Inducted in 1972
Duke of Edinburgh Trophy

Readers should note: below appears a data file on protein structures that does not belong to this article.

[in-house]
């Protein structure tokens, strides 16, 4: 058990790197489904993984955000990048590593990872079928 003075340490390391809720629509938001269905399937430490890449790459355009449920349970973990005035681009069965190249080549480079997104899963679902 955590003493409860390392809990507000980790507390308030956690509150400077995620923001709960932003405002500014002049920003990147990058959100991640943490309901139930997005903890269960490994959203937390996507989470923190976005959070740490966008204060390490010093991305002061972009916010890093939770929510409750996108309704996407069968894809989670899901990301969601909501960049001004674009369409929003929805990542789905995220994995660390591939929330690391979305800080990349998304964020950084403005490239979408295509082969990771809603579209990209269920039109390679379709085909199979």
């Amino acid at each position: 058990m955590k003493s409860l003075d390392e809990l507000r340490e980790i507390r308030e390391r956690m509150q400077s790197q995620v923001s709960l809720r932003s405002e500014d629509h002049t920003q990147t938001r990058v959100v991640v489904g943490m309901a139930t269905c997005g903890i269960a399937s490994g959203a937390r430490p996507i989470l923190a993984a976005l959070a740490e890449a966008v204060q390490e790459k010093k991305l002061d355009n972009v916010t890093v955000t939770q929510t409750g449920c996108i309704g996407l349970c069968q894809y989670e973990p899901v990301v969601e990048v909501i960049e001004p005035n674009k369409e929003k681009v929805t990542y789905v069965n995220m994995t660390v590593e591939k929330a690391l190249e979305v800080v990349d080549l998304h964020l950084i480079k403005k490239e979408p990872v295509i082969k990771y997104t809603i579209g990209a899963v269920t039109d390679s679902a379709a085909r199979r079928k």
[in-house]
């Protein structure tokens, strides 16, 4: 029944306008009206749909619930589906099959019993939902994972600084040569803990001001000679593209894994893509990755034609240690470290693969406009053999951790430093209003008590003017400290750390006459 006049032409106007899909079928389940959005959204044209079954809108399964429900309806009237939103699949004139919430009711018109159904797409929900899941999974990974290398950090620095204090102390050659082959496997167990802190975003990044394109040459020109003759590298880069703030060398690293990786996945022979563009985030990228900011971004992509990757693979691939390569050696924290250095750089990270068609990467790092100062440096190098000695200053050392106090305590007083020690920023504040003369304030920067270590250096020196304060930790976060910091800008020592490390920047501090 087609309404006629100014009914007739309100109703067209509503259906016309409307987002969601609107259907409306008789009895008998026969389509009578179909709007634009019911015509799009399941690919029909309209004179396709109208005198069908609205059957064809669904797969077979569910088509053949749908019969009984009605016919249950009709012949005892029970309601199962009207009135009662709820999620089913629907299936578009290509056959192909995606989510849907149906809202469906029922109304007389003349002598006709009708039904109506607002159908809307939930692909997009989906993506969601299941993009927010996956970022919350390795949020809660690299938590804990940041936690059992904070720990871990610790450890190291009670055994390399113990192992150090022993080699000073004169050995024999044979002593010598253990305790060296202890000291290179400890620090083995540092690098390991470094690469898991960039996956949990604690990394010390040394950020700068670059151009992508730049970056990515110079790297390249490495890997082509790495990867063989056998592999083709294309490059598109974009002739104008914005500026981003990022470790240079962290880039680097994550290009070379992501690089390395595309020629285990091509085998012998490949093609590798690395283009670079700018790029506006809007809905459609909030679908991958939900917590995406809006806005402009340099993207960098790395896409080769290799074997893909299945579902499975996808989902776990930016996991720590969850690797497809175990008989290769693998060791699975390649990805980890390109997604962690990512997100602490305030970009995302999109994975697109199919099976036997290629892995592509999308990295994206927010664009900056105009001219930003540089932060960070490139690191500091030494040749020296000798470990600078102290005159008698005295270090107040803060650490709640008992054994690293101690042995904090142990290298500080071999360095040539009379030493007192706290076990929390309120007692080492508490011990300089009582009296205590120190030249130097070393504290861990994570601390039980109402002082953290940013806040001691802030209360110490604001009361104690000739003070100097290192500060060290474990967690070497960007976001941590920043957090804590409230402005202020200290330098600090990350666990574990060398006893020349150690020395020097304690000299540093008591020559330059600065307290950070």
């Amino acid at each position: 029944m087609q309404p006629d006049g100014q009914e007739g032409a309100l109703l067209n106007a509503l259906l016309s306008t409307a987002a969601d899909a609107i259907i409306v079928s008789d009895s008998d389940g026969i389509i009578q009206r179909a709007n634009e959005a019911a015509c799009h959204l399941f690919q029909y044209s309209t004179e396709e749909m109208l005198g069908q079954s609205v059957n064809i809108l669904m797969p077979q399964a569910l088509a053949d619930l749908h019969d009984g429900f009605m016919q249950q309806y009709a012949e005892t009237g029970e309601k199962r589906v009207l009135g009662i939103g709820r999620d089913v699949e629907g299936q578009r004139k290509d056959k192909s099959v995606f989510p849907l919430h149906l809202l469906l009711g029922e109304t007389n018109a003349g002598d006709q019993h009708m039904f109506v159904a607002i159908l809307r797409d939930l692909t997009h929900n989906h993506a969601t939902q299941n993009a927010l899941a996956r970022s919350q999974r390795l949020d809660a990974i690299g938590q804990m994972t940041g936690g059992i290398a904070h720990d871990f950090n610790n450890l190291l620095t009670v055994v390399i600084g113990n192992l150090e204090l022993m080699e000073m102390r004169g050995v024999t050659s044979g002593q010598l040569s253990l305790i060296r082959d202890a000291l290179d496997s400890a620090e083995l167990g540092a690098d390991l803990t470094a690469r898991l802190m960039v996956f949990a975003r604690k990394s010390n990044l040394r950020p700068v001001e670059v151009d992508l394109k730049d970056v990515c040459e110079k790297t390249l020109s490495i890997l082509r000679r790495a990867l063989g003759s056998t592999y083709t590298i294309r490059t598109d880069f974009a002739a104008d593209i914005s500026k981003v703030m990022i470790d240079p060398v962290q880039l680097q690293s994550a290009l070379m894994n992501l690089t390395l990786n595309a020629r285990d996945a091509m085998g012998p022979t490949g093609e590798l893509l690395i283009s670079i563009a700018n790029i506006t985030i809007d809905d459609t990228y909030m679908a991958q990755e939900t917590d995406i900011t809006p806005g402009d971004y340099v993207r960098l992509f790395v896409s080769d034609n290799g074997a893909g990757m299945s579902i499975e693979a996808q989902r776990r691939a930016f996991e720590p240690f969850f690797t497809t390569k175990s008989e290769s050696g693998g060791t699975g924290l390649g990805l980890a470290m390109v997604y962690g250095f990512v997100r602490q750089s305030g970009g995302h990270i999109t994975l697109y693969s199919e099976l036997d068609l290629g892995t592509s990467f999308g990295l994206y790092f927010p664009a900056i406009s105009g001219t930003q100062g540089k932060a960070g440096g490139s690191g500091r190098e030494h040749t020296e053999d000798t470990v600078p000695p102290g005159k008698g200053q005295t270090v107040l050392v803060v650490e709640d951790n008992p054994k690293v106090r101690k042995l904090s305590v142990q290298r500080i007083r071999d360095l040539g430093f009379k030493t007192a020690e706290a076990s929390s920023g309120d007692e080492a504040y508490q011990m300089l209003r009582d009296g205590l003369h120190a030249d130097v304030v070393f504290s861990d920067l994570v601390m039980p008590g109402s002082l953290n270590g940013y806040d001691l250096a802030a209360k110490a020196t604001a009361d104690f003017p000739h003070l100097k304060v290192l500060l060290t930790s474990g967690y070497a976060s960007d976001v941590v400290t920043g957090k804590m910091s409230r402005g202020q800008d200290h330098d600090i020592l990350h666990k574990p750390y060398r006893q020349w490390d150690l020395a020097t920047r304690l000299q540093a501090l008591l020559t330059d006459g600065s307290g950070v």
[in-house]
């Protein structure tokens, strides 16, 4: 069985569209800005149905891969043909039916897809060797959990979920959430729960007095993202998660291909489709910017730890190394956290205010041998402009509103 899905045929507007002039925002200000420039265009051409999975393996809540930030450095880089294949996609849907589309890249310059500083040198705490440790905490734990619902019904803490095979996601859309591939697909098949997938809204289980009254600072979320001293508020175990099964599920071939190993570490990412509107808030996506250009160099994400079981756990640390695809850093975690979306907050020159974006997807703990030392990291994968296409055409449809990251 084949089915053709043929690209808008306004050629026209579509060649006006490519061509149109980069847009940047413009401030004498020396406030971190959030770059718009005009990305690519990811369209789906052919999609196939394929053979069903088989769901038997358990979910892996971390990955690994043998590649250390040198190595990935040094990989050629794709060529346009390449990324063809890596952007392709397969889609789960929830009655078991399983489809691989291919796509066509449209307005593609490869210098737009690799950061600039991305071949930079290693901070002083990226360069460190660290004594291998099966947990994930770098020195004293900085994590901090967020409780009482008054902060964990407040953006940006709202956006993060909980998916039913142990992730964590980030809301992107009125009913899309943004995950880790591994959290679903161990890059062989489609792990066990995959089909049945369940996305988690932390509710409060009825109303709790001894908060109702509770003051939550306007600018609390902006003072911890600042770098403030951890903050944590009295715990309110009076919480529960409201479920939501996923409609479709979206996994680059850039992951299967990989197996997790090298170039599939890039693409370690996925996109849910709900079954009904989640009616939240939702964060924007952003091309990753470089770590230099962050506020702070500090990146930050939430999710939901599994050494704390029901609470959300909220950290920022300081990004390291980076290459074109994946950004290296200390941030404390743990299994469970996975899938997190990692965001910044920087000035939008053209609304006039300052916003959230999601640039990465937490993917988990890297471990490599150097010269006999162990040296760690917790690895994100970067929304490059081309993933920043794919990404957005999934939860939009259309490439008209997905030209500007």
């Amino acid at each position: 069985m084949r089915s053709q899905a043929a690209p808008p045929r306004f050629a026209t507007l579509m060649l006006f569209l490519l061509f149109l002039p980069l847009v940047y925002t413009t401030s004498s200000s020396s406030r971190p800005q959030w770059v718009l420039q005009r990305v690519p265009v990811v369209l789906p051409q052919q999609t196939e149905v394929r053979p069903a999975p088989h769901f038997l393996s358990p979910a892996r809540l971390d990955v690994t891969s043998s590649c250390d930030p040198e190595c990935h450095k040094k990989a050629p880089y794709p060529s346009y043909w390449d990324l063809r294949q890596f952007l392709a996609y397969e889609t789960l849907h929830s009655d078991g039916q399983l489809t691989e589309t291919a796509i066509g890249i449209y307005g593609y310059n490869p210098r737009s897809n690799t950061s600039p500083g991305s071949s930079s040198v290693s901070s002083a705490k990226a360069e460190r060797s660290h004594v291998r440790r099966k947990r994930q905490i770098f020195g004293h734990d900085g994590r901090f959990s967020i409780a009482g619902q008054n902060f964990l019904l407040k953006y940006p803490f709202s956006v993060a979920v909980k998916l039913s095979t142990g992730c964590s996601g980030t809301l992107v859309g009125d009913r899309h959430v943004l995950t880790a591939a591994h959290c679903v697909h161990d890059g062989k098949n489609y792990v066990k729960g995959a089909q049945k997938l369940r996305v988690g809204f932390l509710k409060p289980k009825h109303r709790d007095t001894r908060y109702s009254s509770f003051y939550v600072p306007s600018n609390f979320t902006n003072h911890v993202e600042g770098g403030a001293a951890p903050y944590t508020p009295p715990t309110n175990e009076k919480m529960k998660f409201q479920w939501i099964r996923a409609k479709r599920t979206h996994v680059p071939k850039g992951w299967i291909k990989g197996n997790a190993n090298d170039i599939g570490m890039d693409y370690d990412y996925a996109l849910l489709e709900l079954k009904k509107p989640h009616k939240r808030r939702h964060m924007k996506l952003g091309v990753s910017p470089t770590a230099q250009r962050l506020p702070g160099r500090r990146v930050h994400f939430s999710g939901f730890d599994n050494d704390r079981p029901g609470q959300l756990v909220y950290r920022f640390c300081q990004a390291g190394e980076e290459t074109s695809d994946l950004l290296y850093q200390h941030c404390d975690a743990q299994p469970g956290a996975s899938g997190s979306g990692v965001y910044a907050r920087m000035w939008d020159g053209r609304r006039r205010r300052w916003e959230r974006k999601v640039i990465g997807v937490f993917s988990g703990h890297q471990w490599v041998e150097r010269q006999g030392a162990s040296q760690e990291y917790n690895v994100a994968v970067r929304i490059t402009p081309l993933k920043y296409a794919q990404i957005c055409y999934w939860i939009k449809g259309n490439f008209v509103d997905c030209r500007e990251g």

Champion skipper Walter Windeyer showed the European yachting community just how seaworthy a Great Lake captain could be when he won the prestigious Gold Cup in 1959. The son of a sailing enthusiast, Windeyer spent his childhood summers on the waters surrounding Toronto's Ward's Island. He started sailing at age ten and won his first major race, the Douglas Cup, aboard a 14-foot dinghy before he turned 20. In the late 1920s, Windeyer collected three consecutive Wilton Morse Trophies and, in 1932, he was skipper of Invader II that competed in Canada's Cup Challenge. In 1936, he was a member of the Canadian team that won the Currie Cup in the 14-foot International Dinghy class at Lowestoft, England. In the 1950s, dragon class boats, the smallest international class vessels that can be categorized as yachts, began to gain popularity in Canadian competition. In 1954, the O'Keefe Brewing Company donated a trophy to be awarded annually to the champion dragon of the Great Lakes. Windeyer quickly took an interest dragon racing and, in 1958, sailed Corte to victory in the O'Keefe Trophy race. Part of his prize included a trip to Europe the following year to compete in the Dragon Gold Cup, emblematic of the Dragon World Championships. Windeyer, however, didn't think that the Corte could measure up to the speed of the sophisticated European vessels, so he entered a syndicate with the O'Keefe firm and his longtime sailing friend Ian Armour to buy the Danish-built Tip, a vessel which had won the Gold Cup in 1957 with Danish skipper Ole Berntsen. With crewmen Ken Bradfield and Sicotte Hamilton, Windeyer skipped Tip to victory in the fifth and final race of the 1959 Gold Cup. Beating out 41 of the world's finest crafts, Windeyer and his crew were the first non-Europeans to win the coveted Cup. After another victory in the O'Keefe Trophy race, Windeyer sailed overseas once more in 1960 to defend his Gold Cup title at Holland's Royal Netherlands Yacht club. Just before the start of the fourth race, however, he was struck with a mild heart attack. Ignoring doctor's orders, the devoted captain sailed anyway, finishing eighth out of 40 competitors. He went to the hospital directly afterward, and was too sick to participate in the fifth and final race. Unfortunately, Windeyer's illness also prevented him from competing in the Olympics, as he was scheduled to do directly after the Gold Cup events. A replacement crew was sent instead, and it finished fifth. Windeyer bounced back in 1961 to claim the Duke of Edinburgh Trophy, a prestigious North American prize. He also claimed his third O'Keefe Trophy, but this time he was given permanent possession of the prize in honour of his historic achievement. Other significant victories included the Royal Canadian Yacht Club Founder's Trophy and the Toronto Telegram Trophy for dragons. Unfortunately, his sailing career, as well as his life, was cut short in 1964 by a second heart attack. An active member of Toronto's yachting community, Windeyer served on the Royal Canadian Yacht Club's sailing committee for several years, was fleet captain in 1960, and vice commodore from 1961 to 1964. He was widely respected both for his brilliant skills as a seaman and his noble conduct as a gentleman.